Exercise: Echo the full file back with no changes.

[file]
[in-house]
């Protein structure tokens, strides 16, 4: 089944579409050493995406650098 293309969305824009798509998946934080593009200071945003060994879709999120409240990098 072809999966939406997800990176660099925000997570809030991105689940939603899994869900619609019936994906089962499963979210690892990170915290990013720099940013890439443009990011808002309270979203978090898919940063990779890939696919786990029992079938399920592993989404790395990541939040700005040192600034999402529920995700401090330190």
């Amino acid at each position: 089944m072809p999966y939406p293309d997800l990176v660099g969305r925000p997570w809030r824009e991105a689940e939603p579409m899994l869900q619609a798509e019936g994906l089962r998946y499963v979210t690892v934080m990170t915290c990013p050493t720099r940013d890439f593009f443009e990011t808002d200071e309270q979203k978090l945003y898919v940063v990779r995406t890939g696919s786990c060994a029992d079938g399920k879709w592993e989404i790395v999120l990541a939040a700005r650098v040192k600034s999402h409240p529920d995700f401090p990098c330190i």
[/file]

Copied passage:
[in-house]
């Protein structure tokens, strides 16, 4: 089944579409050493995406650098 293309969305824009798509998946934080593009200071945003060994879709999120409240990098 072809999966939406997800990176660099925000997570809030991105689940939603899994869900619609019936994906089962499963979210690892990170915290990013720099940013890439443009990011808002309270979203978090898919940063990779890939696919786990029992079938399920592993989404790395990541939040700005040192600034999402529920995700401090330190």
């Amino acid at each position: 089944m072809p999966y939406p293309d997800l990176v660099g969305r925000p997570w809030r824009e991105a689940e939603p579409m899994l869900q619609a798509e019936g994906l089962r998946y499963v979210t690892v934080m990170t915290c990013p050493t720099r940013d890439f593009f443009e990011t808002d200071e309270q979203k978090l945003y898919v940063v990779r995406t890939g696919s786990c060994a029992d079938g399920k879709w592993e989404i790395v999120l990541a939040a700005r650098v040192k600034s999402h409240p529920d995700f401090p990098c330190i």